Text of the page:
Moggey’s Mysterious Cabin by Eriksdale: A Convict’s Tale

Many years ago, I somehow ended up in an internet rabbit hole, learning about an escaped convict by the name of Percy Moggey.

The story goes something like this. Percy Moggey escaped from Stony Mountain Penetentiary in 1960 and simply disappeared. No one knew where Moggey was, and Manitobans were on edge. Apparently he was a violent person, so the idea of this violent criminal being out and about (somewhere, anywhere… perhaps nearby!) freaked out a lot of people.

Turns out, Moggey had made his way deep into the woods north of Eriksdale, and there he built a little hideaway for himself.

In addition to cabin-building skills, Moggey also possessed locksmithing skills. (That’s how he escaped from Stony Mountain in the first place.) So, he created keys for various Eriksdale businesses, and at night he would sneak into town and take what he needed.

Moggey lived this way undetected for ten and a half months, until his new lifestyle came to a crashing halt.

Several Indigenous women were digging seneca roots deep in the forest, and encountered a strange man. They naturally asked him what he was doing there. He told them that he was hunting. The women figured this was a pretty fishy story since it wasn’t even hunting season, so they reported the man to the police. The RCMP heeded their advice and headed out into the woods, recapturing Percy Moggey, and  putting an end to his ten and a half month holiday.

Afterward, folks were fascinated by the tale of his survival and capture and began visiting the little cabin and taking pieces of it. Mementos.

It all kinda faded from memory, until one day in the 1990s, some Eriksdale Chamber of Commerce folk were discussing Moggey. Recalling the story reignited their curiosity, and they decided to see if the could find the cabin after all these years. And they did! After all that memento-taking in the 1960s, only a foot or two of the walls remained. No problem! The gents set about rebuilding the cabin on the original site (presumably using the remaining base of the cabin), and today it serves as a sort of tourist draw for the community of Eriksdale.

When I first read about Moggey I was under the impression it was very difficult to find the cabin. Naturally this only made me want to see it more. However, we never go to Eriksdale. It’s kind of far away, in the Interlake. So I let it go and never told Andrew about my “dream” of finding Moggey’s cabin. But at the back of my mind, I never forgot about this weird story.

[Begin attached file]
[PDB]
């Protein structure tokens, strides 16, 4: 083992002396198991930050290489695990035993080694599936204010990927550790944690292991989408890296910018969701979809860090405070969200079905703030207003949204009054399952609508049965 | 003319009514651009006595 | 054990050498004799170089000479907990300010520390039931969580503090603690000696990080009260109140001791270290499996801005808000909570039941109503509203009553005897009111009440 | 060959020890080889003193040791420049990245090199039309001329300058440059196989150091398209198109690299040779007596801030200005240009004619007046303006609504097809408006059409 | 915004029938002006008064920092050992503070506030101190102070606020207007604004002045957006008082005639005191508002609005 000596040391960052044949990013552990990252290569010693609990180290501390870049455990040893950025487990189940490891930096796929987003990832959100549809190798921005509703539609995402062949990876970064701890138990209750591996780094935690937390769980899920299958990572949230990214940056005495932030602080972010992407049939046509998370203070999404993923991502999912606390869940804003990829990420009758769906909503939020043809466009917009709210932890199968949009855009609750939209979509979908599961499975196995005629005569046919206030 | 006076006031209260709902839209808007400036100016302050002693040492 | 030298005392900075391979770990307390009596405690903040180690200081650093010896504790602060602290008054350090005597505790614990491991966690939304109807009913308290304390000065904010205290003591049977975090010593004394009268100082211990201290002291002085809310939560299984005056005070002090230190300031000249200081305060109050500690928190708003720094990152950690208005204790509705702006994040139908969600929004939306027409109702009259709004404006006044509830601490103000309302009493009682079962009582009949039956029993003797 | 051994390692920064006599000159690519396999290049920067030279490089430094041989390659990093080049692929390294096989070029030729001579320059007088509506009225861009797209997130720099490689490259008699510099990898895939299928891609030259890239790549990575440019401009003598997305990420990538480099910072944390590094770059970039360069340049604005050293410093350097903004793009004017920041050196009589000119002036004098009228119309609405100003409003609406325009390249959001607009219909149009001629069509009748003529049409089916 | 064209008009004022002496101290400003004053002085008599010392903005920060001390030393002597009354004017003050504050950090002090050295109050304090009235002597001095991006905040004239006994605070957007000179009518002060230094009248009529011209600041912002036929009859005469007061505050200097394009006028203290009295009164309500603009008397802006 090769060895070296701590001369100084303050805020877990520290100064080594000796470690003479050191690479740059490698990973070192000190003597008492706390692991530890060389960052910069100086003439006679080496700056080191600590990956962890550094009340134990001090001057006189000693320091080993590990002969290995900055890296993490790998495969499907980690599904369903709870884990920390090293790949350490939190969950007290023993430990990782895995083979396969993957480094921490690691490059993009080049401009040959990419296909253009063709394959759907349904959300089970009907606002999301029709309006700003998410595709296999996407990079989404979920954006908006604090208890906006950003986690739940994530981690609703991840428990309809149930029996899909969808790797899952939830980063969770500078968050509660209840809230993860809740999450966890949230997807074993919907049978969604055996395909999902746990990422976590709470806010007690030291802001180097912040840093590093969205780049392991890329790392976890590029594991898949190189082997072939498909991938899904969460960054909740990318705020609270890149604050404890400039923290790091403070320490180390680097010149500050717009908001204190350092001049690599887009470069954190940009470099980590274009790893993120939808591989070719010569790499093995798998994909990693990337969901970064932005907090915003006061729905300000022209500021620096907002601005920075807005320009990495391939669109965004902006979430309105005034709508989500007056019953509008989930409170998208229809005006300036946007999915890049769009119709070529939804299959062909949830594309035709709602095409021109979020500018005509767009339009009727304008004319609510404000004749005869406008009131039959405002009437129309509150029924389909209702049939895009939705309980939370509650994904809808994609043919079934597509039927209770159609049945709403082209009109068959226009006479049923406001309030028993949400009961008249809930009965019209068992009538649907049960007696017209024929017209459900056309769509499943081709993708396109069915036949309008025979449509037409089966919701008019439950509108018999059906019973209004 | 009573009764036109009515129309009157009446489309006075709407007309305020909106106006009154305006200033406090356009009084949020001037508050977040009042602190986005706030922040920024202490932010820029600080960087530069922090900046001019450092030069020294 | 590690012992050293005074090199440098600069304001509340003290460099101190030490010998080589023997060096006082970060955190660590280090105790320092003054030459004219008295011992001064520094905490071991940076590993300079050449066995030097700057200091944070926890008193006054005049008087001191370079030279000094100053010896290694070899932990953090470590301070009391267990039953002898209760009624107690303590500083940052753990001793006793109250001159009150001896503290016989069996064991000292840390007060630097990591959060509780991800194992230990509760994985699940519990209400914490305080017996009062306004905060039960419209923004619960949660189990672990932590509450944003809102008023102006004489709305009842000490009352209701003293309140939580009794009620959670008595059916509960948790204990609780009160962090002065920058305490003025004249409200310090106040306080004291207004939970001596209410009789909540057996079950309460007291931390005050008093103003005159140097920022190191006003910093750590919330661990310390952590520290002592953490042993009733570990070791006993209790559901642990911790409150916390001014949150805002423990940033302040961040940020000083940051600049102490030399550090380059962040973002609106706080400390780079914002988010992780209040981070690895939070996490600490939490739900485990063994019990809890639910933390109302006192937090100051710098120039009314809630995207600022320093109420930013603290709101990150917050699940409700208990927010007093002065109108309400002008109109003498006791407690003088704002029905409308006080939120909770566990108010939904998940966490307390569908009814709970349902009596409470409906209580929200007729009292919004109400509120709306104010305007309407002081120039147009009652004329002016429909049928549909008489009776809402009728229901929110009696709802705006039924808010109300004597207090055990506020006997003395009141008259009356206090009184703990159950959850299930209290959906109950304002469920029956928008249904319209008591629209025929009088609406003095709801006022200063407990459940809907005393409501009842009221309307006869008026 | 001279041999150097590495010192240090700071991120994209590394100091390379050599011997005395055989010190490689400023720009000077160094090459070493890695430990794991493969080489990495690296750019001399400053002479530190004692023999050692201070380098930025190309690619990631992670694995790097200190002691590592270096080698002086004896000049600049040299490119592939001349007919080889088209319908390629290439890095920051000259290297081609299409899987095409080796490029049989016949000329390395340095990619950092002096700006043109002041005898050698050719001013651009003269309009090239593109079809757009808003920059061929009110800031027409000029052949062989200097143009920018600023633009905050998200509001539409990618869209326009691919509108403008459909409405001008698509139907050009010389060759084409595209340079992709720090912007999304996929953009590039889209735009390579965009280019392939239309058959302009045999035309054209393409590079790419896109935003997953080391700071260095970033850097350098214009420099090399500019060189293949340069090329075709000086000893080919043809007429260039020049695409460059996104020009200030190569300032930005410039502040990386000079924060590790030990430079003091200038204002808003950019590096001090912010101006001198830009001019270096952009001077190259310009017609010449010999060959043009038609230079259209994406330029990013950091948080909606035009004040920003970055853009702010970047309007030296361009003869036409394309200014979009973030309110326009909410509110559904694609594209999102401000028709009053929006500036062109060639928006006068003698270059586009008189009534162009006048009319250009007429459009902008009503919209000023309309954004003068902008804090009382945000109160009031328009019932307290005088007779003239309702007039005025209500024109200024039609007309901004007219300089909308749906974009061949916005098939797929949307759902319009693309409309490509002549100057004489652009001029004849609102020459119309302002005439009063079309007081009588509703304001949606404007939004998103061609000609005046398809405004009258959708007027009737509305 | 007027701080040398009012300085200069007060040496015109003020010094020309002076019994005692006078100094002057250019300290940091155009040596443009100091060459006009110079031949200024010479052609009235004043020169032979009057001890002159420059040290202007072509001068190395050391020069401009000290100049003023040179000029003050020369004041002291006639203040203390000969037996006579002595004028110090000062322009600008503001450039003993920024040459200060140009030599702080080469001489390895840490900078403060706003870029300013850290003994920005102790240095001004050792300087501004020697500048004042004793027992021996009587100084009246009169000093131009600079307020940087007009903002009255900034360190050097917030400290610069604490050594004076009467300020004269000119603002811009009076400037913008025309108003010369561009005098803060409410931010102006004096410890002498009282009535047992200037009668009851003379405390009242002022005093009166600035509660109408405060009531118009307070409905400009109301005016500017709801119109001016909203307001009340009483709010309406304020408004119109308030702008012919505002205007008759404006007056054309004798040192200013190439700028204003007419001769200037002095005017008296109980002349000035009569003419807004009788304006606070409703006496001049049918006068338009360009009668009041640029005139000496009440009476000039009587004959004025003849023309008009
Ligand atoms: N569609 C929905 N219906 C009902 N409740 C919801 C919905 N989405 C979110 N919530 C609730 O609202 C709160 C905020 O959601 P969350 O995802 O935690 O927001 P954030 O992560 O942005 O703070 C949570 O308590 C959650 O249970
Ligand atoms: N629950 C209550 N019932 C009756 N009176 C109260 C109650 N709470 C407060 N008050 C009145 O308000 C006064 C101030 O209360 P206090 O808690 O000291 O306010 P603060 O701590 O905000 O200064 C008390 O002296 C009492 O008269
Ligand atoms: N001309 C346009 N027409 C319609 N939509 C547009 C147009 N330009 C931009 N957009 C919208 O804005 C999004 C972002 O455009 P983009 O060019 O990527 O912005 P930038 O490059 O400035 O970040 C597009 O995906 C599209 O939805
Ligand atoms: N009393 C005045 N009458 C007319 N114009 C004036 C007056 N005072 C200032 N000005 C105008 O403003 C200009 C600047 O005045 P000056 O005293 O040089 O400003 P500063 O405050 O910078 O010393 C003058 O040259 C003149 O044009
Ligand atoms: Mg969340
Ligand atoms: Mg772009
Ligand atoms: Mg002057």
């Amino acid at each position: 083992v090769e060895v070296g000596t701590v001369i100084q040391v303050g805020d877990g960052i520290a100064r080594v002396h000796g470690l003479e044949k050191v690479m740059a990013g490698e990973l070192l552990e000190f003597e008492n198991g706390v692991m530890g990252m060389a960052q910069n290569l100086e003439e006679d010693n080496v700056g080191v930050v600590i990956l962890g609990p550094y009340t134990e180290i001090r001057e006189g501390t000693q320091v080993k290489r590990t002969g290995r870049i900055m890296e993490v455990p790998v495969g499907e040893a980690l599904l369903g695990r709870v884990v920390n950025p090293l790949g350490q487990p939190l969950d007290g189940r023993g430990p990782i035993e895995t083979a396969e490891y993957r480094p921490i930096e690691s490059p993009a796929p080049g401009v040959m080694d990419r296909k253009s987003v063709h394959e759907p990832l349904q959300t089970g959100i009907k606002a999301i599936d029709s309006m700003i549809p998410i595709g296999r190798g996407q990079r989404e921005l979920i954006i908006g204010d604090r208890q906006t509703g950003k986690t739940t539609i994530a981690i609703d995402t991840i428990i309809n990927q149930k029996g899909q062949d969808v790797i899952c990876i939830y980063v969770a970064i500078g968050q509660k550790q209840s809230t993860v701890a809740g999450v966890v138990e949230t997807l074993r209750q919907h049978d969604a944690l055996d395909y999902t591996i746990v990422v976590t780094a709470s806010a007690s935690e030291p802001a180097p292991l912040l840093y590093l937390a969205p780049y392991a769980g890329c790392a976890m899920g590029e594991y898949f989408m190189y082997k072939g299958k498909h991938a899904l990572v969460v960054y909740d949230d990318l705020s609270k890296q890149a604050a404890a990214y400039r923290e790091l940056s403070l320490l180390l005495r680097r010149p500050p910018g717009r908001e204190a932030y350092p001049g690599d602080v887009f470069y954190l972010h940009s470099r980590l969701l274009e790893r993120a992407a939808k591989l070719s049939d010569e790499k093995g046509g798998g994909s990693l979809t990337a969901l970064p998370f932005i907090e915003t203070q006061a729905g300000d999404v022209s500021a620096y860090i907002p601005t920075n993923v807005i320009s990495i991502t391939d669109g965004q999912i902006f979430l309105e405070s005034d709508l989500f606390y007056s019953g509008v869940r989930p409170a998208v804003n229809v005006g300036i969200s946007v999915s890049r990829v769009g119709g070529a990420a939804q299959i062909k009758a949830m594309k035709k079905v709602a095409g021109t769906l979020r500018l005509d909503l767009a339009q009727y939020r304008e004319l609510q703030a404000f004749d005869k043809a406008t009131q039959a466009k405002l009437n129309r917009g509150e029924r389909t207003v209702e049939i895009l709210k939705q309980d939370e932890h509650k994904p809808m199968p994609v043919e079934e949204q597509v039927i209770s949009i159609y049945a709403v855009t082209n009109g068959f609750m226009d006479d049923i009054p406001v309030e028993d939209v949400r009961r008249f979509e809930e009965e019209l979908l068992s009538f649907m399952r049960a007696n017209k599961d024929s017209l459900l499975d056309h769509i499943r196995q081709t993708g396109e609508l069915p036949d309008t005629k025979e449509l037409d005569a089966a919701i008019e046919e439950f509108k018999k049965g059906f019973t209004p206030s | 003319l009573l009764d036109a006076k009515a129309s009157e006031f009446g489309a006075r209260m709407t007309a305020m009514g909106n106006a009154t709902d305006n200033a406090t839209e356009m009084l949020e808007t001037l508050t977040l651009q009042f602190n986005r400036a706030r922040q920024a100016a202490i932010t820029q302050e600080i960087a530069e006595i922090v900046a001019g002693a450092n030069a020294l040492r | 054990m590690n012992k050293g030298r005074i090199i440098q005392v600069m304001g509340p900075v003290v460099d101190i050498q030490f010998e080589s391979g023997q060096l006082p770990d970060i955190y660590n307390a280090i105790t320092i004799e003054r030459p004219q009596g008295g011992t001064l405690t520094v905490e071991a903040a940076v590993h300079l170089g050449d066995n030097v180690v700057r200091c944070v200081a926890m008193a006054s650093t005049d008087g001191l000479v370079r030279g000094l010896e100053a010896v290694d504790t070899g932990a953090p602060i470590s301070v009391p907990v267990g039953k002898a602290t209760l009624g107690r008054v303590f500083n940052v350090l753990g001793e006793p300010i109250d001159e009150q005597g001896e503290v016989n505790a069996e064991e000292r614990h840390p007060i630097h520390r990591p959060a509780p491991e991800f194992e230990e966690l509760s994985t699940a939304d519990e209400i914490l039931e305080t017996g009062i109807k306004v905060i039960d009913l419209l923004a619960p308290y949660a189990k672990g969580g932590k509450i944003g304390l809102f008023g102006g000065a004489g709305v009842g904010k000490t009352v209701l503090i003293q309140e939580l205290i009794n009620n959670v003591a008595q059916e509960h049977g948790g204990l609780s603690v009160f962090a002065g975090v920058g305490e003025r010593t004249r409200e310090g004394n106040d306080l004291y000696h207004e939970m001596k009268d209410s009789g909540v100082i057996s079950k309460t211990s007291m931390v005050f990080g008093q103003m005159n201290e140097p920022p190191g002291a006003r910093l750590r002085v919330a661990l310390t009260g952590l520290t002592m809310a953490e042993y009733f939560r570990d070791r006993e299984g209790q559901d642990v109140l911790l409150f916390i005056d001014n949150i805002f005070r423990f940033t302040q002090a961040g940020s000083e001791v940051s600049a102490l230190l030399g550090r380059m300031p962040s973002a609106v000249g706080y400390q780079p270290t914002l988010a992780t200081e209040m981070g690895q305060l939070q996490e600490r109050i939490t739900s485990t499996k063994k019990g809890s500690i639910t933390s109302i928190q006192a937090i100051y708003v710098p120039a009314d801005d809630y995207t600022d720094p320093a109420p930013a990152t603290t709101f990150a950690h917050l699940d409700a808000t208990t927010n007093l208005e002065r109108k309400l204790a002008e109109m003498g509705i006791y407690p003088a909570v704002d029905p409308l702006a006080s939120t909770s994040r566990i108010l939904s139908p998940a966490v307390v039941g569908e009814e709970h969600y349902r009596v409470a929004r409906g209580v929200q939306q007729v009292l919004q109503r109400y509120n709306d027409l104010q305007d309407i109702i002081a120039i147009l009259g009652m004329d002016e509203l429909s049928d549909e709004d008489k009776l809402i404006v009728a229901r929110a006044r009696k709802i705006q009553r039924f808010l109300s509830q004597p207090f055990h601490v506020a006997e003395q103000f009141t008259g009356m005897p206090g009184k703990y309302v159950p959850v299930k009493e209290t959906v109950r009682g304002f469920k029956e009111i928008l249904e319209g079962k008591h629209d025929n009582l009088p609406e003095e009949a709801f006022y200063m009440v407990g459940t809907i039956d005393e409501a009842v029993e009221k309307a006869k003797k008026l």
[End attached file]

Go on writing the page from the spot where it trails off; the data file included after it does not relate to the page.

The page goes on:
But then!

The other day we were returning from our northern vacation. We were approaching Eriksdale.

Another historic Eriksdale site. Everything was closed by the time we arrived, though.

I spied a sign — “Moggey’s Cabin” — and the story came flooding back to me. I revealed my dream of seeing Moggey’s cabin to Andrew, I told him the story, and he agreed that we should try to find the cabin. So, even though it was already 7:30pm, we left the highway and raced down the gravel road in the direction of Moggey’s Cabin.

We had just about given up on finding it when we finally saw a sign pointing into the woods:

3/8ths of a mile. What a quirky fraction!

The mosquitoes were out for blood, but we could not take our Jetta onto the nearly non-existent path.

We ran into the darkening woods and began hacking our way toward the cabin. I don’t think anyone’s been down that path yet this year! It sure didn’t look like it.

Just when we were thinking the mosquitoes (or bears) were gonna kill us and it was completely ridiculous that we were even making this impulsive attempt, THERE IT WAS!

It’s unlocked! Let’s take a look inside.

Cozy! Ish.

I don’t think these items are original, but they give you an idea of how Moggey lived (through the winter!) here.

It’s funny how this has been a dream of mine. I mean, it’s here in Manitoba, it’s free to visit, all you have to do is get yourself there by driving a few hours. But even so, I didn’t think I’d ever see it. But I did! So happy.

Here are some links that we found helpful and informative:

Shaw TV Feature (she interviewed locals, which I found quite valuable)

Interlake Tourism


Over the Prison Wall (I have not read this book, but it exists!)